- Know the Law: The ADA and Mental Health Conditions
- January 24, 2017 | Author: Nicholas F. Casolaro
- Law Firm: McLane Middleton, Professional Association - Manchester Office
Q: Are employees with mental health conditions protected from discrimination and harassment under the Americans with Disabilities Act in the same way as employees with physical disabilities?
A: Generally yes. The ADA defines “disability” broadly and the Federal agency that enforces the ADA, the Equal Employment Opportunity Commission, along with the courts, have considered a wide range of mental health conditions to be disabilities under the statute.
Unsurprisingly, the EEOC also takes a liberal approach regarding what accommodations an employer must afford employees with a mental health condition that qualifies as a disability. In fact, the Agency recently issued a “resource document” on the rights of job applicants and employees with mental health conditions, which affirms the breadth of its interpretation of what constitutes a reasonable accommodation. While the document is not binding law, it is a useful resource for employers and employees alike on what the Agency is likely to find permissible and the new guidance on reasonable accommodations is particularly notable.
First, the EEOC states any individual is entitled to a reasonable accommodation for “any mental health condition that would, if left untreated, ‘substantially limit’ your ability to concentrate, interact with others, communicate, eat sleep, care for yourself, regulate your thoughts or emotions, or do any other ‘major life activity,” and notes that the condition need not be permanent or severe to be “substantially limiting.” The EEOC tellingly does not qualify that statement by reminding individuals that the condition must meet the definition of disability under the ADA.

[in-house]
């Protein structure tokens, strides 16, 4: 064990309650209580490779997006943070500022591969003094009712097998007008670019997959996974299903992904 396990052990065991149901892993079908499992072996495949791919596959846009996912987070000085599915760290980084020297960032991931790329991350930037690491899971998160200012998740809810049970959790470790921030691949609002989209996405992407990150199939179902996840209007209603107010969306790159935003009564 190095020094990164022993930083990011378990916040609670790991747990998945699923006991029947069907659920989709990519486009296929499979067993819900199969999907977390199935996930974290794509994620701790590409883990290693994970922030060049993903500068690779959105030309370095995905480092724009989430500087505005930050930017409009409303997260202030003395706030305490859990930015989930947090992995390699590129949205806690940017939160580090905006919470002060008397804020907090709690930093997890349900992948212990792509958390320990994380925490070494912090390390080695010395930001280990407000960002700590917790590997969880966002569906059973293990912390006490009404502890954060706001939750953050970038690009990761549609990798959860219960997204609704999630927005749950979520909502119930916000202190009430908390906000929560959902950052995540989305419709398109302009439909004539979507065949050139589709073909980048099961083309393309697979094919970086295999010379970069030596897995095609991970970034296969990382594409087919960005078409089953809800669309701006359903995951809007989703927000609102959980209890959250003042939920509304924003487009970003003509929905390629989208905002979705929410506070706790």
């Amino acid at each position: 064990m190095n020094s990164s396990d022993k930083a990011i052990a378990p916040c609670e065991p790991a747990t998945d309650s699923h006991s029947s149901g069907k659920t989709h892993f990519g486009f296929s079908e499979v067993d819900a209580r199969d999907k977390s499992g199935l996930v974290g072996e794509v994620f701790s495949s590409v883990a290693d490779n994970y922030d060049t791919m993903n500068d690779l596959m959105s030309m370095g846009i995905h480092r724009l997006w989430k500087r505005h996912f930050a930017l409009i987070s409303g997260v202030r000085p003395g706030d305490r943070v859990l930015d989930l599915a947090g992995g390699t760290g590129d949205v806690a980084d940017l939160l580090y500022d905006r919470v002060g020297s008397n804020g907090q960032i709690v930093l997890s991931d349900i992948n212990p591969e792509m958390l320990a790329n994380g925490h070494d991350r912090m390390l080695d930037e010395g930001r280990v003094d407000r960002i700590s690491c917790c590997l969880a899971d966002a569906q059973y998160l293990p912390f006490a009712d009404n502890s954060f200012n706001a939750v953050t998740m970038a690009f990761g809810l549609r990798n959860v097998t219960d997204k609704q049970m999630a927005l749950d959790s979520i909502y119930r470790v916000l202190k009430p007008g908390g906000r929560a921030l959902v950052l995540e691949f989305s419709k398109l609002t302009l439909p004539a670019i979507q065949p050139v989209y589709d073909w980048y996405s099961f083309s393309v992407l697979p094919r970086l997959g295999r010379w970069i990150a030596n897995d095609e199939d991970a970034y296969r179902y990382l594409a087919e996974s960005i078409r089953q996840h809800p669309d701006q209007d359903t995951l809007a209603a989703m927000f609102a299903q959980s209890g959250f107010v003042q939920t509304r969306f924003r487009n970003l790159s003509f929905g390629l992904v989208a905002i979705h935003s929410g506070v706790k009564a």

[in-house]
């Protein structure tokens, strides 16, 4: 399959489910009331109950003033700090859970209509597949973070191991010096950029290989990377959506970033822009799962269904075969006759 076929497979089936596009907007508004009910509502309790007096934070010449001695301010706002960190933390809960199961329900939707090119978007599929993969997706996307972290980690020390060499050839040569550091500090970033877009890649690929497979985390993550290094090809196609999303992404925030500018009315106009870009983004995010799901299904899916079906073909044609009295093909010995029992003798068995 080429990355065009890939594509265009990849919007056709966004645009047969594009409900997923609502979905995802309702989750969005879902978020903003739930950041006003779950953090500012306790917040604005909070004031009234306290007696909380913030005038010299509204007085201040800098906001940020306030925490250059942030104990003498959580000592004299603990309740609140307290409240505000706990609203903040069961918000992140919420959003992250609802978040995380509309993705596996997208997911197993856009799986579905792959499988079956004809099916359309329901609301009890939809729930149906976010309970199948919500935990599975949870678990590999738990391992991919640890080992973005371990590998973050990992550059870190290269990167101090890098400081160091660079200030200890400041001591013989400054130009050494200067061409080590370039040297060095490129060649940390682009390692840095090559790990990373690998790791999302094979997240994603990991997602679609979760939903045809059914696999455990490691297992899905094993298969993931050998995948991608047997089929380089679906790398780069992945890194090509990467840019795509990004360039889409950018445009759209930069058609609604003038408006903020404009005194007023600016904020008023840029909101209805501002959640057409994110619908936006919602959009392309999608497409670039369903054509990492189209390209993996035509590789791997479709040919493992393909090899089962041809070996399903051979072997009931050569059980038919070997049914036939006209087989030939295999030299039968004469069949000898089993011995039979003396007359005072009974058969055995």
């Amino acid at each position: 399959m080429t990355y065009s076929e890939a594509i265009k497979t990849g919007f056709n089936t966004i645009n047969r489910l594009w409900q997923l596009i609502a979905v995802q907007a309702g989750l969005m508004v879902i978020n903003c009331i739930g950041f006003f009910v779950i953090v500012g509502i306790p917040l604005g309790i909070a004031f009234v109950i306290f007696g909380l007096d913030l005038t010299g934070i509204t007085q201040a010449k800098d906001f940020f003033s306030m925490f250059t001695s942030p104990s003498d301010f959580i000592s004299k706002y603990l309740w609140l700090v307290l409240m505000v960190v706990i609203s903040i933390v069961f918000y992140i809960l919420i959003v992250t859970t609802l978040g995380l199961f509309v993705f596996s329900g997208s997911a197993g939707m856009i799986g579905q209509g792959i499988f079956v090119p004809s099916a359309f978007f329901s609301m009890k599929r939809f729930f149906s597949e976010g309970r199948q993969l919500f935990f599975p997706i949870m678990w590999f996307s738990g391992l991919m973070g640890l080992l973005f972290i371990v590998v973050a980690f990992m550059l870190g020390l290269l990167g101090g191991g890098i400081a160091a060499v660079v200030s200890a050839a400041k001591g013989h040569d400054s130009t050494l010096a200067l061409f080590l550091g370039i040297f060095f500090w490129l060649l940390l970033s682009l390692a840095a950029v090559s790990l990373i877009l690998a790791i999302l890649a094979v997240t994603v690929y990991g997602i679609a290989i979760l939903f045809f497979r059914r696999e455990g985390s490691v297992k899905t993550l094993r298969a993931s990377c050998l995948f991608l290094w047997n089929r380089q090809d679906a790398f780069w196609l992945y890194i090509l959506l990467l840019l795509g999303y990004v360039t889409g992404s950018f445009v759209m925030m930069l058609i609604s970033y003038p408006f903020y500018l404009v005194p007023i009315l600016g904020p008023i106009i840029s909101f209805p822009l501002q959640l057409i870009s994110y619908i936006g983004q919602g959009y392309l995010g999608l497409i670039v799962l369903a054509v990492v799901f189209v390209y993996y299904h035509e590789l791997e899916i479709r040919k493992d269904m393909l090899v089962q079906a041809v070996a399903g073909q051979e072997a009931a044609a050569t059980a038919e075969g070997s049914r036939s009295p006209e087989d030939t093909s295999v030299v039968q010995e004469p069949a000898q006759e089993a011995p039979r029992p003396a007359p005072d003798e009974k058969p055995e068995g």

The EEOC then provides a broad and purposefully inexact definition of a reasonable accommodation, calling it “some type of change in the way things are normally done at work.” The guidance lists several common examples of accommodations, such as altered work schedules, quiet office spaces, and changes in supervisory methods, but also endorses some accommodations that courts, employers, and even employees dispute constitute an acceptable accommodation, like choice of shift assignments and permission to work from home. Adding to the uncertainty surrounding reasonable accommodations, the EEOC notes in the guidance that an employee who has been provided accommodations, but is still unable to perform the essential functions of his or her job, may be entitled to an indeterminate amount of unpaid leave, if that leave will help the employee “get to a point where [he or she] can perform those functions.”
The takeaway for employers continues to be that the EEOC has an expansive view of what constitutes a disability and what workplace accommodations employers must offer disabled employees. Employers working with individuals with mental health conditions must engage in an interactive process to find the right accommodation for these workers, and document these efforts in the worker’s personnel file.
Employers must also use extreme caution before denying a requested accommodation or taking some type of adverse action against an employee who has requested an accommodation.